I have been fishing shorelines near "big water" that is protected from strong wind. Read on to learn exactly where.
High Water and Flooded Grass
Some examples of this are Lake Eloi, the MRGO and Lake Fortuna. Since the water has been high from strong east winds (around 20 knots), I have been paying attention to flooded grasslines and broken up marsh.
This strategy has been yielding fishing success! Typically, trout are up against the grass or within 25 yards while redfish are up against and inside the grass. Making quality casts is key.
These types of shorelines will help you find the bite:
Small Fish = Time to Roll
I have found that if I only catch small fish right away, then that's probably all that is there. Bait-sized croakers and pinfish are a dead giveaway that is all you're going to catch.
If there isn't something like a trout or red to make that croaker run and hide then you're better off picking up anchor and going somewhere else.
That's not to say desirable fish won't show up, but in the last week that has not been my experience. If I catch catfish, ladyfish or any other kind of trash fish I will usually leave within five minutes.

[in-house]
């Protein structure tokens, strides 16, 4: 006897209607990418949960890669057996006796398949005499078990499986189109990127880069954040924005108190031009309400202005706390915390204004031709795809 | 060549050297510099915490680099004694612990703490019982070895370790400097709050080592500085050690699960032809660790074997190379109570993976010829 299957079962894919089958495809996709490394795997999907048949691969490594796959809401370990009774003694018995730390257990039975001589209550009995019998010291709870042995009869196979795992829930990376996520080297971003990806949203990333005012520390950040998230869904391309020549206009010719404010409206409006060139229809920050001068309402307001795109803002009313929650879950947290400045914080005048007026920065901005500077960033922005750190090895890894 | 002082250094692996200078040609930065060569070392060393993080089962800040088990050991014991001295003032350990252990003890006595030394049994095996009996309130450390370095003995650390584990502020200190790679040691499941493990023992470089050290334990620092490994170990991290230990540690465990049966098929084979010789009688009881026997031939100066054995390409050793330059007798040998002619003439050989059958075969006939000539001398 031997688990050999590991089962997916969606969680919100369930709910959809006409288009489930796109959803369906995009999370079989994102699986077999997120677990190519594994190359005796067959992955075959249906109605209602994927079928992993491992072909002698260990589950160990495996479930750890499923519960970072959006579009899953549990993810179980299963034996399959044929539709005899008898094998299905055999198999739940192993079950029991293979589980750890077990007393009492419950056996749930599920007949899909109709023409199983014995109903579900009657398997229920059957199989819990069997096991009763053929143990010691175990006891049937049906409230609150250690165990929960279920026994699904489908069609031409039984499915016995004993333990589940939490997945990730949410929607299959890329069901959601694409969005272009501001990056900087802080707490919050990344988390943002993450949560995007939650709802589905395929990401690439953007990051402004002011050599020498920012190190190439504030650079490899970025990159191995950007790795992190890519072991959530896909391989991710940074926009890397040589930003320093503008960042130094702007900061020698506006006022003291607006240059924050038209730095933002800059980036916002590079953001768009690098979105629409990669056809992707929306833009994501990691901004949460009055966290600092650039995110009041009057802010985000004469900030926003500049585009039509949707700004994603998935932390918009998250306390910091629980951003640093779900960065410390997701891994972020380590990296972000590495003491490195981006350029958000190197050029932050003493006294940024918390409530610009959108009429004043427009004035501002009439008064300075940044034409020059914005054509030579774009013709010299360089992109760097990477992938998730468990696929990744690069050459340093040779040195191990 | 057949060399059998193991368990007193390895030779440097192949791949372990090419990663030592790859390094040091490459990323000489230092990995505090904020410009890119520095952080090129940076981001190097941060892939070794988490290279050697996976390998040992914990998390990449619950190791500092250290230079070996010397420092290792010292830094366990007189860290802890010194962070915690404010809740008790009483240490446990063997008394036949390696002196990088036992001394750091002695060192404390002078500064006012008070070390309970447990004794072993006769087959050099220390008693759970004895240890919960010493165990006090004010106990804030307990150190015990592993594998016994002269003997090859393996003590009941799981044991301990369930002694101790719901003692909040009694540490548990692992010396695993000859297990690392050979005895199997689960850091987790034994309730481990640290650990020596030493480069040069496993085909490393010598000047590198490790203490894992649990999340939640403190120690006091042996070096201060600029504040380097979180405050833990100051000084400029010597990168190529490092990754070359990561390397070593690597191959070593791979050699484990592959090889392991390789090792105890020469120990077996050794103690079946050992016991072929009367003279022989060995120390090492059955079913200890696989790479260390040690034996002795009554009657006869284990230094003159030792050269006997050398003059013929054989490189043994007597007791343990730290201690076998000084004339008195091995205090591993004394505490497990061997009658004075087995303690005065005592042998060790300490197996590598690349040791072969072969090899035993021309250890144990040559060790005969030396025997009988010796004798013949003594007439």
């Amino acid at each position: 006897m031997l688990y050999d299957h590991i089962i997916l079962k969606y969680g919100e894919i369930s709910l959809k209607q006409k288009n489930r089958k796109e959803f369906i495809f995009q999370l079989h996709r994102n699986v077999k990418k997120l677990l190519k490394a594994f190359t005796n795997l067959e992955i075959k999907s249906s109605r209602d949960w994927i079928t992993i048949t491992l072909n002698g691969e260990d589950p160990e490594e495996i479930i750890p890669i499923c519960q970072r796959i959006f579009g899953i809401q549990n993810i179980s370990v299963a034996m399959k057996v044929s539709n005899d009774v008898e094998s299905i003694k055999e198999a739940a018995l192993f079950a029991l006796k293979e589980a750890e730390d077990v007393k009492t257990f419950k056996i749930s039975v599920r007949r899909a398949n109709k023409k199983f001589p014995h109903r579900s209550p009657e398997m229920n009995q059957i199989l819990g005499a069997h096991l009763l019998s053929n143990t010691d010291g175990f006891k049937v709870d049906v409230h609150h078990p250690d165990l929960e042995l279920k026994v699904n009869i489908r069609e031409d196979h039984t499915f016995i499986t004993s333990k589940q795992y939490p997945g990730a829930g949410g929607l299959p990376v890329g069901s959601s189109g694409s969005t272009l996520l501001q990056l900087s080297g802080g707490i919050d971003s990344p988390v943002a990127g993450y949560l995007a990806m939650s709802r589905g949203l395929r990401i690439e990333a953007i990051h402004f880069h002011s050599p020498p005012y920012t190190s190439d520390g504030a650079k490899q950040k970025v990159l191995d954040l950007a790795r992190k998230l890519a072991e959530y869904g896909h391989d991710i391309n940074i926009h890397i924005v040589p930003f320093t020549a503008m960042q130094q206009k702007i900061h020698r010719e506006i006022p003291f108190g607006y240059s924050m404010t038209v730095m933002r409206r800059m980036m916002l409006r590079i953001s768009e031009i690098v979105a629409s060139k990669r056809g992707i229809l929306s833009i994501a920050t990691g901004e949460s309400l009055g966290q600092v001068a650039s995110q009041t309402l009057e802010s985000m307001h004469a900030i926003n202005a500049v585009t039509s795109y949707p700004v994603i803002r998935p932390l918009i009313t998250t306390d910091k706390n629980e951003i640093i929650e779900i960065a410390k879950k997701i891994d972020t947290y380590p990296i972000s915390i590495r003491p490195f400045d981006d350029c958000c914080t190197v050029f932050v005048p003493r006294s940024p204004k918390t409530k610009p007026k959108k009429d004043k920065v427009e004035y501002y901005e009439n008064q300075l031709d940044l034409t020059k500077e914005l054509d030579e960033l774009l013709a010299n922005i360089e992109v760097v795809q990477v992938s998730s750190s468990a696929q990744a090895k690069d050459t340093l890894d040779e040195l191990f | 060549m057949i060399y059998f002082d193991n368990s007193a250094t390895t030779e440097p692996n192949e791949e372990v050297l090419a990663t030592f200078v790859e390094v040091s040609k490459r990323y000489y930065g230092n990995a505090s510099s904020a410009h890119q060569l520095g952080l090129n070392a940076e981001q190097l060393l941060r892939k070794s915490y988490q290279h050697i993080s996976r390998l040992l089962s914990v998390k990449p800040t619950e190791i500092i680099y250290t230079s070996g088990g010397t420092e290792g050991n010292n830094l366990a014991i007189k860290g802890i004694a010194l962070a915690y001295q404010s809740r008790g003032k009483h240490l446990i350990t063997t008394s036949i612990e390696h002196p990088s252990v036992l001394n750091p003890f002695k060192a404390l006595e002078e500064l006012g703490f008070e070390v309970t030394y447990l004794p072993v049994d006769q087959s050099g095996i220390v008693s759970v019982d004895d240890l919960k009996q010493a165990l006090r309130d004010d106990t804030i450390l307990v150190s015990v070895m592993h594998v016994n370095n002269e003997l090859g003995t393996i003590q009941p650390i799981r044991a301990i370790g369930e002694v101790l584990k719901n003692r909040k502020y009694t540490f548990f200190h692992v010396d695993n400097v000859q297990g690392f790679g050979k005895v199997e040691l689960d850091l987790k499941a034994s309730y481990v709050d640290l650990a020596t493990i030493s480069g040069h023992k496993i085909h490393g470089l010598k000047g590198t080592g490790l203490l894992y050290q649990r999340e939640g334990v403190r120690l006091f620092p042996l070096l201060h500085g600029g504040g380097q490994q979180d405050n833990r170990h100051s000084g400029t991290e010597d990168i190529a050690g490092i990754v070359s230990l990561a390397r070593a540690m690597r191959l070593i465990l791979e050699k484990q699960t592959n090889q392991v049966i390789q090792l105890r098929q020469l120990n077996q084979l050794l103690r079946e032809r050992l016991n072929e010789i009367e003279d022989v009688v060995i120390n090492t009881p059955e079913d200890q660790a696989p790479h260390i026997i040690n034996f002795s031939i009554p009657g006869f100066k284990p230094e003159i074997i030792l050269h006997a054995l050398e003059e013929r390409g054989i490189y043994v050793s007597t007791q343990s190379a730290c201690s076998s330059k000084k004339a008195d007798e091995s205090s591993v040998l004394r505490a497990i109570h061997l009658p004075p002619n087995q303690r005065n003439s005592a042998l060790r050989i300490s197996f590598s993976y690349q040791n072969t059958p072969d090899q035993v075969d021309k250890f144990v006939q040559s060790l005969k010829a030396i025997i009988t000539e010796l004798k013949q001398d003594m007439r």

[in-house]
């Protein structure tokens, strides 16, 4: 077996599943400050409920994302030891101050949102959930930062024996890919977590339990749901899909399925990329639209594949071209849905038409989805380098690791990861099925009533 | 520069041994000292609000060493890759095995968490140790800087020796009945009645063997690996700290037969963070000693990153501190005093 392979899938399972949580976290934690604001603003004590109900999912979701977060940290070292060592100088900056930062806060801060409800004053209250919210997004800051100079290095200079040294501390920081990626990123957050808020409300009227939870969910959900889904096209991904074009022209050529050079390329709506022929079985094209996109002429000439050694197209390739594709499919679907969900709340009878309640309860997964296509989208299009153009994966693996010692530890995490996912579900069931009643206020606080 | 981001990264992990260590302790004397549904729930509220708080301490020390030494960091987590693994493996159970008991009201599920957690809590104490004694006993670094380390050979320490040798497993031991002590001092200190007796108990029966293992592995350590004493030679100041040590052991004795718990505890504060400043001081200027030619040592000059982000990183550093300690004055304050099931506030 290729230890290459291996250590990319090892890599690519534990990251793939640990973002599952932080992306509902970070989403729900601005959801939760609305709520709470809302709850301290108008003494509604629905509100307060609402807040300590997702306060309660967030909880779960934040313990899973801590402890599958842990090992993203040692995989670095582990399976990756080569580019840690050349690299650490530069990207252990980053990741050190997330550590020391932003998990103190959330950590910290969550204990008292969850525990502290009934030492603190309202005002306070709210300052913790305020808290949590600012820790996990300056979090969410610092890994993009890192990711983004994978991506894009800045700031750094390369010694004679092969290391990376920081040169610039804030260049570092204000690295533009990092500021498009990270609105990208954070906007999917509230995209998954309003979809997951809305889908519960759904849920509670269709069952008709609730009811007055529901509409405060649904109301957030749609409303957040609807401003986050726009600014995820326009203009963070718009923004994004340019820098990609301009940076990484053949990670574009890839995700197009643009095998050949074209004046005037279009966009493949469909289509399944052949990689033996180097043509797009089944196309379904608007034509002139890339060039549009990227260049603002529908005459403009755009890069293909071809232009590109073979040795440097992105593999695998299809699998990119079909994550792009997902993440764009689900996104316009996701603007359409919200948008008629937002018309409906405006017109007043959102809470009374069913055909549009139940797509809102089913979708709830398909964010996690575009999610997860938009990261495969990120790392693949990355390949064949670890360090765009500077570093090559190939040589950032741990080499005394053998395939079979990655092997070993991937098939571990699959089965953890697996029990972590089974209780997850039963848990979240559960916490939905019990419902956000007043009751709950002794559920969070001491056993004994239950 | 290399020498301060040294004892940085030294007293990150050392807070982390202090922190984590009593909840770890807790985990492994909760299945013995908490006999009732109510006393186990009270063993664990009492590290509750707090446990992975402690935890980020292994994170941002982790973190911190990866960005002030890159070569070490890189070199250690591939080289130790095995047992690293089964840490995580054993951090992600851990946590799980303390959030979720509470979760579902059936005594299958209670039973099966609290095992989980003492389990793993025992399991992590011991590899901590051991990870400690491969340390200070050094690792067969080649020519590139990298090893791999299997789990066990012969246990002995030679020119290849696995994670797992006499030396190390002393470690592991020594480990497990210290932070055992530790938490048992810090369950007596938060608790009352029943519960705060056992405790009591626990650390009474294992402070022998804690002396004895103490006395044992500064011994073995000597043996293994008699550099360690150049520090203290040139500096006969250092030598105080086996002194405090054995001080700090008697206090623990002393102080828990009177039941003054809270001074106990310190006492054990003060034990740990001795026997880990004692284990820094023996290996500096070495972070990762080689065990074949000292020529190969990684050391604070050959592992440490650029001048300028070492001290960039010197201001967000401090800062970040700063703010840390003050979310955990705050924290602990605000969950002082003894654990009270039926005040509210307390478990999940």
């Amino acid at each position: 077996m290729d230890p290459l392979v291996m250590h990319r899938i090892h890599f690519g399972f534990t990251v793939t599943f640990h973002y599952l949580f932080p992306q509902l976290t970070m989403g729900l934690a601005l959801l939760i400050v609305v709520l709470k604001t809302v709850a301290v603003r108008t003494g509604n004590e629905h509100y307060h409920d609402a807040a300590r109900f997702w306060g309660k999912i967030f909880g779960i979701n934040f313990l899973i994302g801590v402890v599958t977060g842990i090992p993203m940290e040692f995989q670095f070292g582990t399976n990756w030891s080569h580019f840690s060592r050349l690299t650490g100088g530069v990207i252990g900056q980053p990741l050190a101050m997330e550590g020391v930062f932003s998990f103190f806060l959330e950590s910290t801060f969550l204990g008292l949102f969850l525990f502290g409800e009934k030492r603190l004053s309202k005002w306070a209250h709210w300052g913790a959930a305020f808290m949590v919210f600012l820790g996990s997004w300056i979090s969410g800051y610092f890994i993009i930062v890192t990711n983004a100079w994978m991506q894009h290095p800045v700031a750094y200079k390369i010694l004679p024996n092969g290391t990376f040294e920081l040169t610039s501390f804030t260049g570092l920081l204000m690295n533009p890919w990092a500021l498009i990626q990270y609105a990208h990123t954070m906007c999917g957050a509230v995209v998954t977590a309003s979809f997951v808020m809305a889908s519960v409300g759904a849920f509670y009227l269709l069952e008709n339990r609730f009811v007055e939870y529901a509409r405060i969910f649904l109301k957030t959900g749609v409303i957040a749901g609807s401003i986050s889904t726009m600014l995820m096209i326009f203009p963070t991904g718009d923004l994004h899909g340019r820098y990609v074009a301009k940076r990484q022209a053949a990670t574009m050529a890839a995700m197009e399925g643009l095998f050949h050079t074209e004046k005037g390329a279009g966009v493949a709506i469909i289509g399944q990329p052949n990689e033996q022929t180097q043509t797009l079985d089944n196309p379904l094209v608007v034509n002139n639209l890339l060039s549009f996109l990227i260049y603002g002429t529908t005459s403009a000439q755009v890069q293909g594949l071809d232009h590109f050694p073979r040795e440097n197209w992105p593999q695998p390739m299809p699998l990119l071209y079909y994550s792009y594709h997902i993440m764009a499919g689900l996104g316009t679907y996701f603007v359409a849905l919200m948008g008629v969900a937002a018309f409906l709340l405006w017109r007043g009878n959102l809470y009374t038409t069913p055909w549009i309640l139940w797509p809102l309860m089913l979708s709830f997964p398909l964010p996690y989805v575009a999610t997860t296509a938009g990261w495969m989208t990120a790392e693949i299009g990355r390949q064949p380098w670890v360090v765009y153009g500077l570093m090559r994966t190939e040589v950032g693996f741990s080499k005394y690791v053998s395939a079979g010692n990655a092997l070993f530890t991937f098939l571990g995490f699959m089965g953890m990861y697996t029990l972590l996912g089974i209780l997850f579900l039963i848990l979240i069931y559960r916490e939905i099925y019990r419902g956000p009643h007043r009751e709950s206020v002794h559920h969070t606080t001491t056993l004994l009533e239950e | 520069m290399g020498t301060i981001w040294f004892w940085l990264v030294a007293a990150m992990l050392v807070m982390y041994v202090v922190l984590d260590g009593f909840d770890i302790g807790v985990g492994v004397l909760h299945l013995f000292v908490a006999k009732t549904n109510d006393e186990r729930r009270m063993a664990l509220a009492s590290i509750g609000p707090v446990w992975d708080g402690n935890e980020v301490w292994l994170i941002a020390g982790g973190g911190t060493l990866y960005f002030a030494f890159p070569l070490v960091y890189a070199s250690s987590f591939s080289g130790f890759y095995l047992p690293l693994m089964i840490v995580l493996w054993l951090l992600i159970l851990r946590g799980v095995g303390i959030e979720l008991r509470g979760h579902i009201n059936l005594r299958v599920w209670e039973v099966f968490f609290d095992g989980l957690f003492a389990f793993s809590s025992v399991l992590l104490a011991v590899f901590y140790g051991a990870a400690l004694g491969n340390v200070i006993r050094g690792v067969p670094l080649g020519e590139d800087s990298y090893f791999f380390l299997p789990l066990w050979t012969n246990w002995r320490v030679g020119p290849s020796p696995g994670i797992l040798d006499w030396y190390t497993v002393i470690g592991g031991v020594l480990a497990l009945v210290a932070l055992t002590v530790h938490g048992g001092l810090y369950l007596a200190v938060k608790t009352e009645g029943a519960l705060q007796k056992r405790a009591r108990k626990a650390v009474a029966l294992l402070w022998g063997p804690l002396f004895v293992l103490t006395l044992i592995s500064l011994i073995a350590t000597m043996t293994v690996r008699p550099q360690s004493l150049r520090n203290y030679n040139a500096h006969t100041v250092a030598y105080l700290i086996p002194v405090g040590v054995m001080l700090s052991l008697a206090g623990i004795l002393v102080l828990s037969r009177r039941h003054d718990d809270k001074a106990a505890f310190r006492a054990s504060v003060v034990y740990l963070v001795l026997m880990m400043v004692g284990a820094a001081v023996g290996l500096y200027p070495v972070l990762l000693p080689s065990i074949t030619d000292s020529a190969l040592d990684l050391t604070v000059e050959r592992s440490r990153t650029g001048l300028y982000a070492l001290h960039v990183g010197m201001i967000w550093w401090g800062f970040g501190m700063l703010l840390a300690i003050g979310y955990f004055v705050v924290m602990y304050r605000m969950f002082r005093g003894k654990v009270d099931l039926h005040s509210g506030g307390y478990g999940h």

Most of the time I have had to bounce around, but it's worth it as I am not still not burning as much gas as I would running around Breton Sound.
I am using a different fishing rig than what I used to employ. It's called the Inshore Rig and is essentially a Carolina Rig with a clip-on popping cork above it. This tackle has proven to be very useful, tangle free and easy to cast for my customers. Of course, I have been catching fish on it!
It is important that when casting for redfish you get that cork right up against the flooded grass. Generally, I will reel back in and cast again if the cast is not "quality".
Even if the cork flies into the grass then you can gently pull it out and let it plop into the water.
More on Trout
While trout are on the shorelines of the MRGO they seem to congregate away from the shoreline and more towards the drop off of the old ship channel. So, cast off one side of the boat towards the flooded grass for redfish and then out into the open water for trout.
When the south and east winds pick up, water will be blown into the marsh and levels will rise. This can make tough fishing in large bodies of water like Breton Sound, where most trout are spawning. So I make the choice to stay inside the marsh and avoid rough seas.
This works just fine as baitfish like pogies will also be blown into the marsh. Finding the pogies usually equates to redfish and speckled trout being stacked on them.
Tight lines, y'all!